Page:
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US state of Virginia launches LGBTI tourism campaign

US state of Virginia launches LGBTI tourism campaign

The state of Virginia in US has officially launched a campaign in a bid to attract LGBTI tourists to the state.

Launched by the Virginia Tourism Corporation last Friday (23 September), a day before the state’s annual pride march, the campaign includes a new landing page on its website including information on LGBTI-friendly tourist attractions in the state and PRIDE merchandise related to Virginia is for Lovers – the tourism and travel slogan of the state used since 1969 – that is currently on sale.

‘A vacation in Virginia is all about doing the things you love to do with the ones that you love,’ said corporation CEO Rita McClenny.

McClenny added: ‘We are thrilled to offer this new resources for the LGBT community, their friends and their families to help them plan the perfect vacation in Virginia.’

The campaign is the fruition of the LGBTI Tourism Task Force set up by the state’s governor Terry McAuliffe in late 2014. A few months earlier, the city of Richmond within the state has also launched OutRVA, promoting LGBTI tourism to draw tourists to the city.

For a state that raked in about US$23 billion in tourism spending, supported more than 200,000 jobs and generated US$1.6 billion in taxes last year, such a campaign would create larger impacts than expected.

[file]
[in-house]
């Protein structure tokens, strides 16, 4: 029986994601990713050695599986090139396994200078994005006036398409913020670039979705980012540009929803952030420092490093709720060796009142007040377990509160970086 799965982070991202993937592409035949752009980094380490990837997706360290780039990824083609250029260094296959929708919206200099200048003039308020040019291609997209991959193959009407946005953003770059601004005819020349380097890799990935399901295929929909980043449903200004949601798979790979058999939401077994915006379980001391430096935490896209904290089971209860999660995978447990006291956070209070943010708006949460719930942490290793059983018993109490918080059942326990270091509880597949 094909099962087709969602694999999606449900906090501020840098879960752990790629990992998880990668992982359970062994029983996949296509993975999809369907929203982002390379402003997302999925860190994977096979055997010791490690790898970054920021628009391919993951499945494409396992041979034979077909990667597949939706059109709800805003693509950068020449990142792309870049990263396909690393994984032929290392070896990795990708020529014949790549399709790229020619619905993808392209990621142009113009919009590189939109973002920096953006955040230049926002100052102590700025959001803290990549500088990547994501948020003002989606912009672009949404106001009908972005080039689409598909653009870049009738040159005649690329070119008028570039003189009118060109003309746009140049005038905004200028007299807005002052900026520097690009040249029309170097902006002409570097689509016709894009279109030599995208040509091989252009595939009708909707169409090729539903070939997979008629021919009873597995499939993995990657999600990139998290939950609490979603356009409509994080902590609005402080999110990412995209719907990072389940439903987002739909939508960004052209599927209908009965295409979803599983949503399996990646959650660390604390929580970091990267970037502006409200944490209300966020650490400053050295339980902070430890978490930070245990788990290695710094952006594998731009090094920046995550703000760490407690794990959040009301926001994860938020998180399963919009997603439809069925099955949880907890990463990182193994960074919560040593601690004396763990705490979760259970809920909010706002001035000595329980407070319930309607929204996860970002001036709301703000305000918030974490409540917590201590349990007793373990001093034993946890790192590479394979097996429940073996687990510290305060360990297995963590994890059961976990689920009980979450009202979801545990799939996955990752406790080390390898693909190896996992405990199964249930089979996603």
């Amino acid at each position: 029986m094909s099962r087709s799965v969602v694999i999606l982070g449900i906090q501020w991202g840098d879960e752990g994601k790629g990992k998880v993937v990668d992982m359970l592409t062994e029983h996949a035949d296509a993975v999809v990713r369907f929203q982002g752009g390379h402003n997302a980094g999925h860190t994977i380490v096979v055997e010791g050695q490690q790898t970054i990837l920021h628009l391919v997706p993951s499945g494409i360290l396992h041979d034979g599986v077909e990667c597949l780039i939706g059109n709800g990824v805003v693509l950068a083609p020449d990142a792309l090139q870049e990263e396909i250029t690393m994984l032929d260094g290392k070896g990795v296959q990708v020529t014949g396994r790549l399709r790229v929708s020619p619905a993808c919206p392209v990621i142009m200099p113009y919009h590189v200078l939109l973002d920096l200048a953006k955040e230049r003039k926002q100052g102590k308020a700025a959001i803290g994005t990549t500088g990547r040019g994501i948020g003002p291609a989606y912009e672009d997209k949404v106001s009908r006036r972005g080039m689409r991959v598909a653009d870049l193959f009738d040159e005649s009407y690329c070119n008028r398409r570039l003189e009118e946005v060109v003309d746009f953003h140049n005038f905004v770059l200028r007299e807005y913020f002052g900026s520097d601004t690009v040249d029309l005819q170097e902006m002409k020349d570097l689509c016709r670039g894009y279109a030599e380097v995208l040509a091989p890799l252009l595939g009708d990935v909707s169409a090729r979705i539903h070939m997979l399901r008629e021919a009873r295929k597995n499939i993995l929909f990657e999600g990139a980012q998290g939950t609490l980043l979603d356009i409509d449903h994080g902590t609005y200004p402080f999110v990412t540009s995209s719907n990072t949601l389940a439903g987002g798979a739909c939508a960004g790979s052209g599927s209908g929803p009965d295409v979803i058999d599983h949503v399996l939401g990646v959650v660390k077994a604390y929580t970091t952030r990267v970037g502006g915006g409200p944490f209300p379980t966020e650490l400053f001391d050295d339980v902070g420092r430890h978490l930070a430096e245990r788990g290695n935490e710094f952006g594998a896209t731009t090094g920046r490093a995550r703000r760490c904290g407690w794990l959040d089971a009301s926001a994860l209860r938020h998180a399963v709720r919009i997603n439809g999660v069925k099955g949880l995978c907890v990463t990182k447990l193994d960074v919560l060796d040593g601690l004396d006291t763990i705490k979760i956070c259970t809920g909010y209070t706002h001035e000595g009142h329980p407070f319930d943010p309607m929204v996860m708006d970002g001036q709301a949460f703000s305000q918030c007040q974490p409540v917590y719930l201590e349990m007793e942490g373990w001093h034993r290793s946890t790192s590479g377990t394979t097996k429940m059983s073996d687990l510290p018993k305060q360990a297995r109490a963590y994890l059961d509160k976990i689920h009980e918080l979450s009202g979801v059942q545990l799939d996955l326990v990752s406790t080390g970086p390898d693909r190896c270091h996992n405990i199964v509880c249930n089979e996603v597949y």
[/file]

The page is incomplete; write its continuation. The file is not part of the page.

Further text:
State senator Adam Ebbin, also a member of the governor’s LGBTI Tourism Task Force, welcomed the campaign.

‘We’ve made it clear that Virginia hospitality extends to all visitors,’ said Ebbin.

‘We want LGBT people to enjoy all the great visitor experiences that our great state has to offer.’

A report from the University of California Los Angeles School of Law indicates the economy of neighboring North Carolina could lose nearly US$5 billion annually because of HB2, a bill that bans trans people from using public restrooms and prohibits local municipalities from enacting LGBTI-inclusive anti-discrimination measures.

The National Collegiate Athletic Association (NCAA) has also announced earlier this month that it would no longer hold this season’s championship games in North Carolina because of the law. In response, Virginia’s Lieutenant Governor Ralph Northam has urged the association to consider holding them in his state.

‘This administration is working every day to make sure that Virginia is open and inclusive,’ said Northam in a statement.

‘Our open for business approach, high quality of life, and world-class colleges and universities make Virginia an ideal destination for NCAA championships.’